The Three Doors into the Temple of Chua Bai Dinh

We enter the temple beneath the big wooden swastika
Stepping carefully over the huge threshold.
(To step on it is bad luck).
'You will notice', our guide informs
'That there are three doors into this temple.
But only one is ever opened.
They represent Heaven, Earth and Hell.'
An American man laughs nervously
And wants to know which world we have just stepped into.
Our guide looks unsure
But then brightens and tells us this is Earth door.
He points ahead to a big bronze statue
Of a rather fierce looking gentleman
With long beard and long spear
Glaring down at us.
'That is Zhong Kui, the God of Death
You will meet him after you die
And he will decide where you will go,'
Our guide says.
'Heaven or Hell,
Depends on what you have done in your life.'

I have included a photo below
Of the throng passing before Zhong Kui
Though I don't know what his judgement was
Their faces are of not those 
On their way to Paradise.


His knees worn black from the hands of good luck wishers

The Temple at Chua Bai Dinh

In days bygone, temples and churches were built
By kings and wealthy merchants who figured that
A little investment here on earth
Would pay handsome dividends in the afterlife
And perhaps wipe the slate clean
And cause the gods to overlook
The misdemeanors undertaken
To get their wealth in the first place.
And so temples and churches
Pleasing to the eye, awe-inspiring to the spirit
Serve first for holy men
Then later as time goes by
As people look no longer to future heaven world's
The rich men's monuments become tourist attractions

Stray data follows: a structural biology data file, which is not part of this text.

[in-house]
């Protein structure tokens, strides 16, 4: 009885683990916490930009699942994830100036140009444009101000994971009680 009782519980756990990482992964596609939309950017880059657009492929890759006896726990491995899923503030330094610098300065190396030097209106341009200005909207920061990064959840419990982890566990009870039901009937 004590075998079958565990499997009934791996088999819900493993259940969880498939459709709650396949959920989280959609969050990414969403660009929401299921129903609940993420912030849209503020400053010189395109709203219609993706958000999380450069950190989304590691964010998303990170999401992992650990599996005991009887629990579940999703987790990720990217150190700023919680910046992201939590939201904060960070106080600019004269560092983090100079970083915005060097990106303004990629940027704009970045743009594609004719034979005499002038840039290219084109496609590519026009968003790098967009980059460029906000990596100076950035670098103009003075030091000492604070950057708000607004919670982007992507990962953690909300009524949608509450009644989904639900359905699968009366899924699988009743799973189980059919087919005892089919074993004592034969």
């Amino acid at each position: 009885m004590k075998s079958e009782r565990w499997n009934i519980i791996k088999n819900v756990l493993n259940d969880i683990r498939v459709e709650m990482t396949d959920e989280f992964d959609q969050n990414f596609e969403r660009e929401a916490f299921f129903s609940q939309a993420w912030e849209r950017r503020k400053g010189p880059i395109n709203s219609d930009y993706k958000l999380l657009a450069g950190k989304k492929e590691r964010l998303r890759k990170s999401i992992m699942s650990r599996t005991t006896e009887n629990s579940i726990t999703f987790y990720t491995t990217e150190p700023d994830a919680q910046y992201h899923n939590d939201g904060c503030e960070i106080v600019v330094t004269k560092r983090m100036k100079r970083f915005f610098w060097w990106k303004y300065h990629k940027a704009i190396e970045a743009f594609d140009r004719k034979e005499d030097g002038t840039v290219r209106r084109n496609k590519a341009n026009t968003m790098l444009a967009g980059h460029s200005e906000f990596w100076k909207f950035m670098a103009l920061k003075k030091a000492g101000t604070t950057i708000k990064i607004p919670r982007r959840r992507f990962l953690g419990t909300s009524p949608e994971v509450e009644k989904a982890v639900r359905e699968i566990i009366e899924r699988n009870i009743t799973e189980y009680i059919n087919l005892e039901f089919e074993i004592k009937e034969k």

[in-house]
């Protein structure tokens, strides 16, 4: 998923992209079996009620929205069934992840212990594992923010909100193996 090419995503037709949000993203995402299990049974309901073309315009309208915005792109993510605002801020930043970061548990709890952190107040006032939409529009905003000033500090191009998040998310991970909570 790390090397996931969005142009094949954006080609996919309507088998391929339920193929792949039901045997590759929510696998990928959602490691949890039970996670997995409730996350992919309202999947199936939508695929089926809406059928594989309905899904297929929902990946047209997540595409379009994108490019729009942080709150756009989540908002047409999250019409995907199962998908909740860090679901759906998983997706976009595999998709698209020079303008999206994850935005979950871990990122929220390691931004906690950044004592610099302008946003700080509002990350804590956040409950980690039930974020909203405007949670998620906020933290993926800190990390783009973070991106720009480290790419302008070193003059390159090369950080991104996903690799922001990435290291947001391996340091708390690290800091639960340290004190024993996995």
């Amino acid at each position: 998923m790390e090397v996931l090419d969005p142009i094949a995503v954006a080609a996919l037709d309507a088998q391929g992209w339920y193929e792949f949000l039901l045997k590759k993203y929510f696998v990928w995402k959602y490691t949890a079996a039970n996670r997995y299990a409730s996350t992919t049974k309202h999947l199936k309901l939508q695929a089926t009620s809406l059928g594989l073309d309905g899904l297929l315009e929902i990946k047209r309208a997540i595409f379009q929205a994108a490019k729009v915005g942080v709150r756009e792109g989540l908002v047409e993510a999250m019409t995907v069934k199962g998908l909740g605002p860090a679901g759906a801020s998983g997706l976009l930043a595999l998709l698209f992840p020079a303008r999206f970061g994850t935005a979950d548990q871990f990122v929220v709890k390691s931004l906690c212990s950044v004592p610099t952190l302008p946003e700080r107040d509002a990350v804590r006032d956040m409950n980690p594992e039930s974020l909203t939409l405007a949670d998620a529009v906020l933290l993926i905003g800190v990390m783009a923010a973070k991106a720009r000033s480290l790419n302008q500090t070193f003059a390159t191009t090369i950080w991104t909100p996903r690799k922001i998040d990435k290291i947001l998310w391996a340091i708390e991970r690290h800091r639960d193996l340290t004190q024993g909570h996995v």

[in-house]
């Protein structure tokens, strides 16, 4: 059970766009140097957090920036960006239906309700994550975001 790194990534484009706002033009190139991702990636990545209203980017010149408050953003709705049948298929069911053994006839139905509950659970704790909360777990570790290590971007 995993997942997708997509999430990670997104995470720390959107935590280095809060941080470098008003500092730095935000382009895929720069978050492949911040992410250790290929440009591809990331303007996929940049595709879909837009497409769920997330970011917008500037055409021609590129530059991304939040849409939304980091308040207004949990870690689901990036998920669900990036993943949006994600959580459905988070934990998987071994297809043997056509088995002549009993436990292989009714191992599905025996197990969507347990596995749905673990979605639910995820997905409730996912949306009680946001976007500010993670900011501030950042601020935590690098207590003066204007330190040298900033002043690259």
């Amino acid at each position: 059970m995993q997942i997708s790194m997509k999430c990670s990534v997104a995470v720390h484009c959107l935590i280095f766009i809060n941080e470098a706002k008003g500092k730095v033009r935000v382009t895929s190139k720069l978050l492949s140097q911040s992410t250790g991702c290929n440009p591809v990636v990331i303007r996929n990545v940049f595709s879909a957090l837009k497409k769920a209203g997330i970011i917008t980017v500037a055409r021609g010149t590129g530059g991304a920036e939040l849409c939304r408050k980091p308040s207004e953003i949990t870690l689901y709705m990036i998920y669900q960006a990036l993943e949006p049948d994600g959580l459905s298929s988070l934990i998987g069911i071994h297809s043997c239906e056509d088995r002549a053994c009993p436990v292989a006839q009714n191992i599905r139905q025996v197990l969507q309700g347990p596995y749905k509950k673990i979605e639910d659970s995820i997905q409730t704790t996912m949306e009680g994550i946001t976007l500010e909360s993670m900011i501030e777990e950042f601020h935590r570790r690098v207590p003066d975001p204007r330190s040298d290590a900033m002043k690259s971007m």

And entrance fees are charged
Souvenirs sold
And the present day owners settle for monetary rewards on earth
Rather then uncertain heavenly ones.

A private company in North Vietnam
Perhaps at the sharp end of such matters
Have done away with the first step
And with ten million dollars spent
Have created a vast temple complex
Using reclaimed materials and local craftsmen
To harvest the proceeds of second step.

The result is pleasing to the eye
And awe-inspiring to the spirit
For as Art imitates Life
People come here to pray
And bow down to the hundreds of statues
Of Buddhist arahuts and Chinese gods
And burn incense
And the bronze knees of the patient saints
Are worn smooth and black
By the hands of the pilgrims.


On the road to Bai Dinh

The clouds lie heavy
Oppressive and grey
And the dust rises from the concrete
To meet the surly sky.
Outside the bustling city
Life is lethargic and stifled
Like a blade of grass
Trying to grow up through tarmac.
Our bus driver sounds his horn incessantly
As is the custom here
And fellow road users
(Mostly big trucks)
Blare back at him
But the poor in their flat conal
hats walk quietly
With slow steps along the dusty roadside
Or pedal their rusty bikes
Carrying their meagre wares
Or simply sit on the verges
With 2 or 3 pineapples
Spread before them.
The houses are small and ramshackle
Built of stone with terracotta roof tiles
Like medieval village houses in Europe
Or they are 5 or 6 stories high
But curiously never more than a room width wide.
A shiny black Mercedes S class
Overtakes our bus
The driver in a tearing hurry.
The suffering of the poor
Is a slow, weary acceptance
Of what is now and probably will be tomorrow.
But the suffering of the rich is a hot quick thing
Of what isn't, of what should be
And of what MUST be tomorrow.


Hanoi Social Club

Hanoi Social Club
A place where Social means
That it helps society
In this case, they help people
From disadvantaged backgrounds
And train them to become exceptional chefs and waiting staff
And the result is,
Some of the best vegan food
In south East Asia.


Hanoi (Old Quarter)

One thousand years of being a capital
Of countless foreign invasions
From East, from West.
And still the old trees
Line the narrow streets
And the people, polite and courteous
Drink endless cups of tea
Outside crumbling doorways
And drivers sound their horns
For no apparent reason
And sidewalks are for parking motorbikes
And street vendors to place their wares.
I step inside an ancient Chinese doorway
To a mysterious Chinese temple
And find myself in a leafy, shady courtyard
Where the constant din of the street
Fades away.